Friday, March 6, 2009

Friday March 6, 2009

Our struggle is not against flesh and blood, but against the rulers, against the authorities, against the powers of this dark world and against the spiritual forces of evil in the heavenly realms. Ephesians 6:12.

Our daughter in New Zealand asked us our opinion of The Shack, a bestselling and widely accepted novel recounting one man’s spiritual journey following the violent death of his child. But the Christian response has been mixed. Many Christians who have read it enjoyed it, but some “authorities” on the Christian faith continue to condemn it. Its besetting sin appears to be the symbolic nature of the novel. For instance: God the Father is portrayed as a big African Mama. Not particularly theological, but exhibits part of the nature of God that the author experienced.

The allegorical approach to Christianity has a long and honoured history. Tolkien’s Rings novels and the Narnia series by C. S. Lewis, are generally accepted as symbolic representations of the Christian message, although greatly extended through imagination. However, Christian response has not been consistent. Dan Brown has been roundly castigated for imaginatively falsifying Christian Scripture and history in his Da Vinci Code novel. However, there has been no whisper of complaint against the Left Behind series of books by Tim La Haye that uses generous speculation on biblical prophecies for his novels.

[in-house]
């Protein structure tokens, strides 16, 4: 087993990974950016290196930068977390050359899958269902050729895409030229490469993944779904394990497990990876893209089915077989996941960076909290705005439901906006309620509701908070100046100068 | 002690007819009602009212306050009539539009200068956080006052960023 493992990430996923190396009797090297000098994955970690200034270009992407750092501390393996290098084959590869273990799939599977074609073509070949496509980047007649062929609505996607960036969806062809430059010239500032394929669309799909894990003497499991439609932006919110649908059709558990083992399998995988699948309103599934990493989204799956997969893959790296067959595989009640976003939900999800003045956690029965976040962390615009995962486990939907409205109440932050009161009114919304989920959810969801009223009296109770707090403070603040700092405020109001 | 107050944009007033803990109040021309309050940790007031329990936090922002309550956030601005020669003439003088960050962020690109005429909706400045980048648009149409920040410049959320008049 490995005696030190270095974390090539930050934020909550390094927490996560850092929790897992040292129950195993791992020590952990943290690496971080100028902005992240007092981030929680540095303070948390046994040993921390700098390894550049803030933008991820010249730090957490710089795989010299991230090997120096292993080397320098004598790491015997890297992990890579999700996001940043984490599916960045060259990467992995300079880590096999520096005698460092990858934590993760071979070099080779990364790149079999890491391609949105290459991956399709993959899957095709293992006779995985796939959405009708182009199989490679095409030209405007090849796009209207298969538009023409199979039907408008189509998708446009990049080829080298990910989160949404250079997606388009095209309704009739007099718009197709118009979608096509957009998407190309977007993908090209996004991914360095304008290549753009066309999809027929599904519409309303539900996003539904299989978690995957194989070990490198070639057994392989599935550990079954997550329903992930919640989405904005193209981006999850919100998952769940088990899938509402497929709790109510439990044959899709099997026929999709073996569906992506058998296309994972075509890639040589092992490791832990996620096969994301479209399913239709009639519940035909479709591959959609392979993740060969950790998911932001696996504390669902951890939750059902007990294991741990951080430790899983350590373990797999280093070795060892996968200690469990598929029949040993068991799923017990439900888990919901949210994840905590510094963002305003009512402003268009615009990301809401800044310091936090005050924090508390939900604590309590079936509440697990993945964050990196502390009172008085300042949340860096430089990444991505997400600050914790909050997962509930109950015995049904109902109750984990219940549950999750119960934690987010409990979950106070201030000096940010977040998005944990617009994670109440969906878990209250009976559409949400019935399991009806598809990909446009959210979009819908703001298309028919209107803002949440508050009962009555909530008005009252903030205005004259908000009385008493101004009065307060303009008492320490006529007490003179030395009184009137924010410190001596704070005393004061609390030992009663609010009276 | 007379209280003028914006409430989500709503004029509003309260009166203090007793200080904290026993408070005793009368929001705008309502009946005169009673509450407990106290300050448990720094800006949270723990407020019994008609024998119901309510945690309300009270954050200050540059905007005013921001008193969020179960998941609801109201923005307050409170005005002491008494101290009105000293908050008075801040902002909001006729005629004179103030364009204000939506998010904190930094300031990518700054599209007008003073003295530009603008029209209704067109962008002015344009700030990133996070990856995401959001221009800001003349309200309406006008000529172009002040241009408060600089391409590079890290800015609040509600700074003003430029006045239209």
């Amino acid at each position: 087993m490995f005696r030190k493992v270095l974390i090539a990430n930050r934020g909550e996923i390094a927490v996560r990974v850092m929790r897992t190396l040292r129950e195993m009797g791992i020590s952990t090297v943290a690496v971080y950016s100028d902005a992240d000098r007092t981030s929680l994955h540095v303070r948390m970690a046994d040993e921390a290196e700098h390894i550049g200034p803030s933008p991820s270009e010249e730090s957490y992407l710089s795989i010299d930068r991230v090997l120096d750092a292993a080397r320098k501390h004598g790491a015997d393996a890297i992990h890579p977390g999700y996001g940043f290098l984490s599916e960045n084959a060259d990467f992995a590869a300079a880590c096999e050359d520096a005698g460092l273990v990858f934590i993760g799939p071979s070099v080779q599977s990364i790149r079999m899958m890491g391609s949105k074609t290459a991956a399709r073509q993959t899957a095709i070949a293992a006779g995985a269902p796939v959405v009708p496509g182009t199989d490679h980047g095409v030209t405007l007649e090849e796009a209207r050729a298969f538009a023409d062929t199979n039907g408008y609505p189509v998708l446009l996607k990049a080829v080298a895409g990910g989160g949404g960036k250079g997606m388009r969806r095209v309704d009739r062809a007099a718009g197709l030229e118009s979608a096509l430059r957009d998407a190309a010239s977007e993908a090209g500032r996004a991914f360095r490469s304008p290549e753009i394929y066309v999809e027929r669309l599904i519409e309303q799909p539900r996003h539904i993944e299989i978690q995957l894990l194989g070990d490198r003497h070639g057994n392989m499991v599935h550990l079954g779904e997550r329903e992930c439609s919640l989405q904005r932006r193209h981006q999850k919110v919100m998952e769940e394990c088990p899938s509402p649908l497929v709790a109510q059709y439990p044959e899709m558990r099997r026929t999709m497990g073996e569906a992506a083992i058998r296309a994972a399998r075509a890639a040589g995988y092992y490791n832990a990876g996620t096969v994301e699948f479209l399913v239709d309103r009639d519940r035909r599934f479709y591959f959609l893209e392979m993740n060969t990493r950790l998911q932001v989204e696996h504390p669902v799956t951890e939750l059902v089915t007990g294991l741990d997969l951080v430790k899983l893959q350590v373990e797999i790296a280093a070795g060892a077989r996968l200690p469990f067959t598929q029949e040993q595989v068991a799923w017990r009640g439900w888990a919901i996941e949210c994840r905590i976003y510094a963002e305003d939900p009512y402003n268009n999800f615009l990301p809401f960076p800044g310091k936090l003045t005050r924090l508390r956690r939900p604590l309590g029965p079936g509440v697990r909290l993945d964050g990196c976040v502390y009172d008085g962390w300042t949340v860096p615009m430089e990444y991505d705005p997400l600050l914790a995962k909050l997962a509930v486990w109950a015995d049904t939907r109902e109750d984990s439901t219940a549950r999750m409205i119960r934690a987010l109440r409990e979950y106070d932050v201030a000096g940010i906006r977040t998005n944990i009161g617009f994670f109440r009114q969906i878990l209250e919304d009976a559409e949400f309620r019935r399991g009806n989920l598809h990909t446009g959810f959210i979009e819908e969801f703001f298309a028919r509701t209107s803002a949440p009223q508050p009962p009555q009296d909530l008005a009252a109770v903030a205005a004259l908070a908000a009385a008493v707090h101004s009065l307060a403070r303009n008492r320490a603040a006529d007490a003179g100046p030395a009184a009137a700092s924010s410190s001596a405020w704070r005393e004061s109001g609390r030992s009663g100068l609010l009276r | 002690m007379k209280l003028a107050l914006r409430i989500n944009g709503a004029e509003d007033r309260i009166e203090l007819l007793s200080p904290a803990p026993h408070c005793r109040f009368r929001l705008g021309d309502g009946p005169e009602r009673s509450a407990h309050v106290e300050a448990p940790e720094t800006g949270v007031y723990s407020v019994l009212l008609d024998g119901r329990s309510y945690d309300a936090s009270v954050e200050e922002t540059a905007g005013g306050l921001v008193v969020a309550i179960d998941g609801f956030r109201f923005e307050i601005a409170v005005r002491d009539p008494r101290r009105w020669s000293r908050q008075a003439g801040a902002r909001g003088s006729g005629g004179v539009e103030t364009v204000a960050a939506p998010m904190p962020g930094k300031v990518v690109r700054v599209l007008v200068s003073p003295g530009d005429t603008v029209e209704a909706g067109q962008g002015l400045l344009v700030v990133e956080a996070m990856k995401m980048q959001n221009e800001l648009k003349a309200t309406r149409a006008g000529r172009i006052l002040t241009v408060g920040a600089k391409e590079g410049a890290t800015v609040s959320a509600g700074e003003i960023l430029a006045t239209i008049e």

Both can be classed in the same genre as The Shack; each novel expresses one man’s opinion either for or against the faith, but each carries the same danger of mixing biblical fact and speculative fantasy which the average person cannot separate. Either allegorical writing carries sufficient imagination that it cannot be theologically sound and must be burned, or should be recognized as symbolizing in imaginative and readable ways parts or all of the faith Christians believe. For example, the creatures in Tolkiens’ novels clearly reflect the subject of today’s text!

But the dispute over these writings misses the bigger picture. The truth is guarded by freedom of expression, not repression of it. The truth by its very nature must ultimately prevail. Attempts to preserve it by censorship reflect unease about the truth we believe. It may even eventually harbour error that cannot be sustained. The Shack and other examples of the genre are ways in which readers may engage with the faith to explore it further or not as their inclination may be. But without them the work of the Holy Spirit could be limited and entry into spiritual things would be impoverished.

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